Her peace is shattered when nature attacks. The King and Queen of Terra leave to investigate who's behind this dangerous switch. [I'm not sure what you mean by "attacks." Storms and earthquakes? I don't think "switch" is a word I'd use to describe an attack. Also, when hurricanes and blizzards occur, we don't immediately assume someone is behind it all.] [Also, kings and queens usually have minions charged with investigating danger.] Months later, their melted corpses are dumped on the castle steps. [That's why they have those minions.]

Laila’s ready to join Will to run [rule?] Terra and find the killer. [I was assuming Terra was the planet Earth. What is it, one kingdom? Even if so, we rarely say a king and queen "run" the kingdom. Although there are exceptions. Queen Elizabeth does run England.] Fear drives Will to become overbearing, creating a divide between them. Caleb, the King of Ignis, steps right in. He offers to take Laila to Ignis, [Now I've got the song "Layla" stuck in my head.] the last place the King and Queen were spotted. She leaves, hoping to hunt down a murderer and save the kingdom she loves. [Save it from what? Is nature still attacking? Is the killer threatening them?]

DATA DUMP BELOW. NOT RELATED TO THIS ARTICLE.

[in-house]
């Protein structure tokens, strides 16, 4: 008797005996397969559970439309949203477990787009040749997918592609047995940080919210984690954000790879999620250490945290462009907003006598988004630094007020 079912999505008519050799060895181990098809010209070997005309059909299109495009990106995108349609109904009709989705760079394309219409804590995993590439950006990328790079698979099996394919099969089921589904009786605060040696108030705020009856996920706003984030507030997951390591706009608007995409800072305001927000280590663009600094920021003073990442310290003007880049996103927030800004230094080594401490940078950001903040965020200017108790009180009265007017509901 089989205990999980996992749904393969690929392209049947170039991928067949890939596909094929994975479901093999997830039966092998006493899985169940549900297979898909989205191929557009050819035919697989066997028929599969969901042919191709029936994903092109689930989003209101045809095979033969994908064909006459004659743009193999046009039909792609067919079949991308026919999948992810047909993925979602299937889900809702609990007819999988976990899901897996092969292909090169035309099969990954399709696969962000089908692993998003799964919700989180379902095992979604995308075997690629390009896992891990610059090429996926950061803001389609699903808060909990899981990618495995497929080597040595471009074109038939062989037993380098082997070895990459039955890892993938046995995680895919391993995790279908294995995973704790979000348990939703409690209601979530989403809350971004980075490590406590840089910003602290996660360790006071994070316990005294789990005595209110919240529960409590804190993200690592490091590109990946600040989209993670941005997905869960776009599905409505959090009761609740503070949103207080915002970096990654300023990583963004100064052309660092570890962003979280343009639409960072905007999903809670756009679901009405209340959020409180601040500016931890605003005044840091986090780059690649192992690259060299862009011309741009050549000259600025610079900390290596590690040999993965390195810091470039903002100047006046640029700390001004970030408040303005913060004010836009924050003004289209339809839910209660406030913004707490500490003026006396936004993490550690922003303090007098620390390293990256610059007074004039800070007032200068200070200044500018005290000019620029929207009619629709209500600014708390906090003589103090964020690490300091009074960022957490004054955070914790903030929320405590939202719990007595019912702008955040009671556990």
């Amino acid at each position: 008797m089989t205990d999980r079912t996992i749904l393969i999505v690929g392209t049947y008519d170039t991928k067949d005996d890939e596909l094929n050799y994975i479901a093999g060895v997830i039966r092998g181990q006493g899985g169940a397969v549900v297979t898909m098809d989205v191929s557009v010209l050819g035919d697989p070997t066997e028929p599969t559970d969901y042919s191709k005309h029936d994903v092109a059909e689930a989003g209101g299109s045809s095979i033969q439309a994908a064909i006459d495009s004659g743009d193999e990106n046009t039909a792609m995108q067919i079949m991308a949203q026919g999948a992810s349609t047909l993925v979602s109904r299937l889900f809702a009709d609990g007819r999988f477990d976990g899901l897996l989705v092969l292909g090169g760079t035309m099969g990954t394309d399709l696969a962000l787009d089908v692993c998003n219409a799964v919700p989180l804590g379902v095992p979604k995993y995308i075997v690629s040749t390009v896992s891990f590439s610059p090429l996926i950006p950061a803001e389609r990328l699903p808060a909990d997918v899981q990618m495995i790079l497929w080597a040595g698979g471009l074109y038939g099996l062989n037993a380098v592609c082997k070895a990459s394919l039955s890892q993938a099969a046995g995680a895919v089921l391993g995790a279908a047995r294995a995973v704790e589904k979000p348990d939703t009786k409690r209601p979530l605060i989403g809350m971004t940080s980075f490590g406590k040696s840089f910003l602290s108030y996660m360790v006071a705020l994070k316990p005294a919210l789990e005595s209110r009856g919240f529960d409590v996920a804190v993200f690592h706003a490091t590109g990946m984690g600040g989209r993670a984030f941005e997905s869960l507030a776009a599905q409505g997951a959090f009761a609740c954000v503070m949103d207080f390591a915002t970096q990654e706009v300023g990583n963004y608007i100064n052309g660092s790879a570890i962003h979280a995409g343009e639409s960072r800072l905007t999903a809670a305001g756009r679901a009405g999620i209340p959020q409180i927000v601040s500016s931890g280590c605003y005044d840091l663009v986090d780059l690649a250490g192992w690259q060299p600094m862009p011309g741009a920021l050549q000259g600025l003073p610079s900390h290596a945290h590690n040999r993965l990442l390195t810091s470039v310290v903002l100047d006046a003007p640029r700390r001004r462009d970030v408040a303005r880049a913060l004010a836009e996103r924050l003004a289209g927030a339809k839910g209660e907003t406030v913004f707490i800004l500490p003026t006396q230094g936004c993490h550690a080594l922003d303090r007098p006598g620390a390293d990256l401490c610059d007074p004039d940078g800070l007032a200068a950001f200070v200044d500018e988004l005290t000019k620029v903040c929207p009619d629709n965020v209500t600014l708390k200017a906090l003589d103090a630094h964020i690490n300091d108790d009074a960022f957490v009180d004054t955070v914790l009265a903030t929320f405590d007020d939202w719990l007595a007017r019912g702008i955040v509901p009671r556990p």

On this journey they visit Glacies, a harsh land of glass and ice. [Is it pronounced Glass ice, or Glay sees?] A home created by the royal families, for those connected to two elements. [I would delete "A home" and the period after "ice."] Laila is exposed to the suffering of others who are too powerful and outnumbered, leaving her to question the leaders she’s always loved.